Everybody is above average

Rhys Ifans has inadvertently blown the gaff on celebrity interviews by being so rude that the journalist interviewing him chose not to pretend otherwise.

This is rare. Journalists don’t like admitting when celebs behave in a shitty way. They also don’t like admitting when celebs, or indeed corporations, refuse to answer their questions. Sure, they’ll admit it in the pub, but not in print. It’s a sort of unwritten code; if you admit that someone gave you nothing to work with, others might start to think that you’re not up to the job, because getting something to work with is part of the job even though it’s not within your control. So you do your damnedest to turn that nothing into something.

If there’s a PR on the scene, the “nothing to work with” thing stops being such an issue, because the PR will happily polish quotes, supply extra info and generally do anything to help you write the article (except for answering your questions honestly and promptly, of course). And if the editor has agreed copy approval, the whole article might as well have been written by the PR without the interview taking place. (OK, I exaggerate, but.)

This is why the female subjects of magazine interviews are almost always “refreshingly unstarry” and “down to earth”. This is why they supposedly arrive for the photoshoot looking amazing without make-up. This is why so many of them are “tiny” in real life, with perfect skin. (The men are almost always taller than expected.) This is why they never get called on their bullshit.

My favourite bits are when the celeb tries to rope their (absent) friends into bolstering their down-to-earth status. You want an example? Exhibit A: Gwyneth Paltrow. Apparently she loves cooking so damn much that all her friends contact her when they want a home-cooked meal. They get sick of restaurants and room service, they want some simple home-made food…so they ring Gwyneth Paltrow. Does that sound likely to you?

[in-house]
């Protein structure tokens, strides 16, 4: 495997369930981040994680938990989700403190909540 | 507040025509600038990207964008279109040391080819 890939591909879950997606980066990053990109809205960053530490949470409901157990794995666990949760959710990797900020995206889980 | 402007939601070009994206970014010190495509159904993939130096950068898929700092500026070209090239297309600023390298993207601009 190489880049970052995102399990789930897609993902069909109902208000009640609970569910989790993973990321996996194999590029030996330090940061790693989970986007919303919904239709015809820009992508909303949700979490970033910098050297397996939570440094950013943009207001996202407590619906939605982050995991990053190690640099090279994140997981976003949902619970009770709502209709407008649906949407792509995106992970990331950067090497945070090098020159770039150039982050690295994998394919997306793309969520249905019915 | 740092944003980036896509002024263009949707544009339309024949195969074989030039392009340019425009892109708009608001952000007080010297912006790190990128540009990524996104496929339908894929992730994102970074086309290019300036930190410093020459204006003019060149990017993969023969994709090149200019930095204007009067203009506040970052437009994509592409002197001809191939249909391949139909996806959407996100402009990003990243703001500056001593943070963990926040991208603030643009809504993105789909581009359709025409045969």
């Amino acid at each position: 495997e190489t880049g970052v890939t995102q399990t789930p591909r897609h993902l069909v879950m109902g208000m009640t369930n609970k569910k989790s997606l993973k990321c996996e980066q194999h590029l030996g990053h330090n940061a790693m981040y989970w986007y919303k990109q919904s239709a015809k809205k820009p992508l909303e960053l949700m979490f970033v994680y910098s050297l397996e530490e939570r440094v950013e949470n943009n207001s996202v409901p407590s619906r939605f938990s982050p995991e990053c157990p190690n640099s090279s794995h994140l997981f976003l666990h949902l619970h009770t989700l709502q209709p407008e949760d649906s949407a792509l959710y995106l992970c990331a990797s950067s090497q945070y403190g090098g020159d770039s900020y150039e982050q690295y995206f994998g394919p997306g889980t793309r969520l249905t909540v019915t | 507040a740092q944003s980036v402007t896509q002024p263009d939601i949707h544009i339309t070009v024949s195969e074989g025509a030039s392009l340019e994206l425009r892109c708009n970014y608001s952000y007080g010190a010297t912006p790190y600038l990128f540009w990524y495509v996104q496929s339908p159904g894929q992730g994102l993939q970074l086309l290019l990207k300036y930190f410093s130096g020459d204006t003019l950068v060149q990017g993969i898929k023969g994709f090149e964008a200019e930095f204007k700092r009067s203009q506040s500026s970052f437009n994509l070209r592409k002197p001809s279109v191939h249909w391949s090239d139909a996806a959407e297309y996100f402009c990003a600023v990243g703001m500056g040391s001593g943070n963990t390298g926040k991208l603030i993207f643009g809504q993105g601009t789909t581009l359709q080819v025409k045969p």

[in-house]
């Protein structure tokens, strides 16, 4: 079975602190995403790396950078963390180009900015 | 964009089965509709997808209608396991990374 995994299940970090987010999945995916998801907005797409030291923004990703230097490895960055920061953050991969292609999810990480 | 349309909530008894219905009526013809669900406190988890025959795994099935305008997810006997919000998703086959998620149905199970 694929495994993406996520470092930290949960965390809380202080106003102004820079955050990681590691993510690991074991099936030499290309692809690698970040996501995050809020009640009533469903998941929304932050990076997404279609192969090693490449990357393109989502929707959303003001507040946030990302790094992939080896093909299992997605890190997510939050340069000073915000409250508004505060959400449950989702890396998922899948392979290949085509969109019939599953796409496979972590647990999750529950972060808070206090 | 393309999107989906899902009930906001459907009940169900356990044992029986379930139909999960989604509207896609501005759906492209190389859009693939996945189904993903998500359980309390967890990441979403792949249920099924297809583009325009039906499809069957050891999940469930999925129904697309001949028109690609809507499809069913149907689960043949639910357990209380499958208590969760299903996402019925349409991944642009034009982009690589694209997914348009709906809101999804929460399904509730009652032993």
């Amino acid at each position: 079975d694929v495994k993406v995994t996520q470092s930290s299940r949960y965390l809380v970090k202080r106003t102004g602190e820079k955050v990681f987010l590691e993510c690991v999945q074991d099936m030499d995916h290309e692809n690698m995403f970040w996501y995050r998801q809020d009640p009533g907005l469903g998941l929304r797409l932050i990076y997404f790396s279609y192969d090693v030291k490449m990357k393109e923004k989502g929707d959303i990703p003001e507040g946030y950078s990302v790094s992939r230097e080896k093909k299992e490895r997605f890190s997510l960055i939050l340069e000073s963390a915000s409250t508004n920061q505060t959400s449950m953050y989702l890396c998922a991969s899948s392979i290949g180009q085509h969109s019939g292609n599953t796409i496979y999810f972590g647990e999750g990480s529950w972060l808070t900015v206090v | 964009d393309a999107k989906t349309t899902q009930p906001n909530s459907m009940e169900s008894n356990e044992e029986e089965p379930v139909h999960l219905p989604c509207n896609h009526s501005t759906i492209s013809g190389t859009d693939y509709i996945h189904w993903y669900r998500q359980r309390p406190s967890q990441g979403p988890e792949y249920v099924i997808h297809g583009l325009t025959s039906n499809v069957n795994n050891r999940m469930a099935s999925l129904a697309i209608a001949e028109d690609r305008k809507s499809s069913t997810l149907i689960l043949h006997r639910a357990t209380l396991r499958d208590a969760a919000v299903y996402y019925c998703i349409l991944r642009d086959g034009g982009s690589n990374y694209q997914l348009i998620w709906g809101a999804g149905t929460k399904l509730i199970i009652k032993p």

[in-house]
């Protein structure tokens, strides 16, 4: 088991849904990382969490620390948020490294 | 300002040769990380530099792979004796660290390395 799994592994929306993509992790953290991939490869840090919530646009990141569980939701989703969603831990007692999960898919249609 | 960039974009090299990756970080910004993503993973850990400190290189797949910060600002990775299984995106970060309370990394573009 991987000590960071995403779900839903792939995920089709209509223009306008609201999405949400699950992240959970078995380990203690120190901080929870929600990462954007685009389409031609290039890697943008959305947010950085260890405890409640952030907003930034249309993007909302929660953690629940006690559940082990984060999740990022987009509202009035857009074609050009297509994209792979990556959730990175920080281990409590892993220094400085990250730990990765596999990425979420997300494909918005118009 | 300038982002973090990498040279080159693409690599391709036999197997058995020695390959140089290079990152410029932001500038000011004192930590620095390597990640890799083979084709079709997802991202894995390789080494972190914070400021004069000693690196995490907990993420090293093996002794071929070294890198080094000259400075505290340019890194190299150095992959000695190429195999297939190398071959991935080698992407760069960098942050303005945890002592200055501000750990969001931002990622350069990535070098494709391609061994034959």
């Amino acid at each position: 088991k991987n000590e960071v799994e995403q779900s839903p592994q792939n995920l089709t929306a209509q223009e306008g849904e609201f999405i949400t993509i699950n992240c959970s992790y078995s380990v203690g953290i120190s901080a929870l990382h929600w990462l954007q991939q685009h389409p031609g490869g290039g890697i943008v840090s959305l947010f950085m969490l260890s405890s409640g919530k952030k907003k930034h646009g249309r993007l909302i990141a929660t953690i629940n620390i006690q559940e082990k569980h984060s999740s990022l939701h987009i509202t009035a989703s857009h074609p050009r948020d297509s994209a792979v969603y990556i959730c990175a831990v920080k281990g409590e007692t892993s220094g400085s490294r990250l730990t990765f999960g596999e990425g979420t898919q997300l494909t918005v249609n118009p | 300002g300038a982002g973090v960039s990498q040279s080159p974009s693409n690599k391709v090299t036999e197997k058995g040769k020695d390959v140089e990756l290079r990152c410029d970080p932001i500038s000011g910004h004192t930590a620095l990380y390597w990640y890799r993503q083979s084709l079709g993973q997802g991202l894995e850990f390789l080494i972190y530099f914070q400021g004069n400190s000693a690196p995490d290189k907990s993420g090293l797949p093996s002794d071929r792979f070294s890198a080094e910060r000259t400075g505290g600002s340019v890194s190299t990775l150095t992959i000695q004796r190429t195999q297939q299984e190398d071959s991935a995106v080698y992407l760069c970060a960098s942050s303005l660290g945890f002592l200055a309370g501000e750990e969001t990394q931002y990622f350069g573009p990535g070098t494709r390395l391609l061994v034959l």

I mean, even if she wasn’t Gwyneth Paltrow. Have you ever thought “I want some real food” and then phoned a friend asking them to cook a meal for you? (I know some young adults do this with their parents, but I don’t think it’s the same thing.) Flipping the script, have you ever had a friend phone you up asking you to cook them a meal? If not, how would you feel if they did?

Exhibit B: Isla Fisher. She’s just a normal mum and definitely not trying to relaunch her acting career, so her friends all drop their kids off at her house and she ends up in the nursery “surrounded” by kids. Again, does this sound likely?

These are fantasies. Fantasies of being grounded, being a nurturer, being a host, being an earth mother, being an ordinary person, being needed. Ideal Home interviewees (not celebs) fall prey to the same thing on a smaller scale: it’s quite uncanny how every house featured has become the hub of social gatherings, and every couple interviewed has friends and families constantly dropping in for a meal. Life can’t be like that for everyone, or who would be doing the dropping-in? We can’t all be “tiny” with “perfect skin” either, because both “tiny” and “perfect” are relative values.

We all know that magazines are glossy bullshit. But sometimes it’s nice to get a reminder, just in case you’re feeling bad about not looking amazing and feeding the five thousand.

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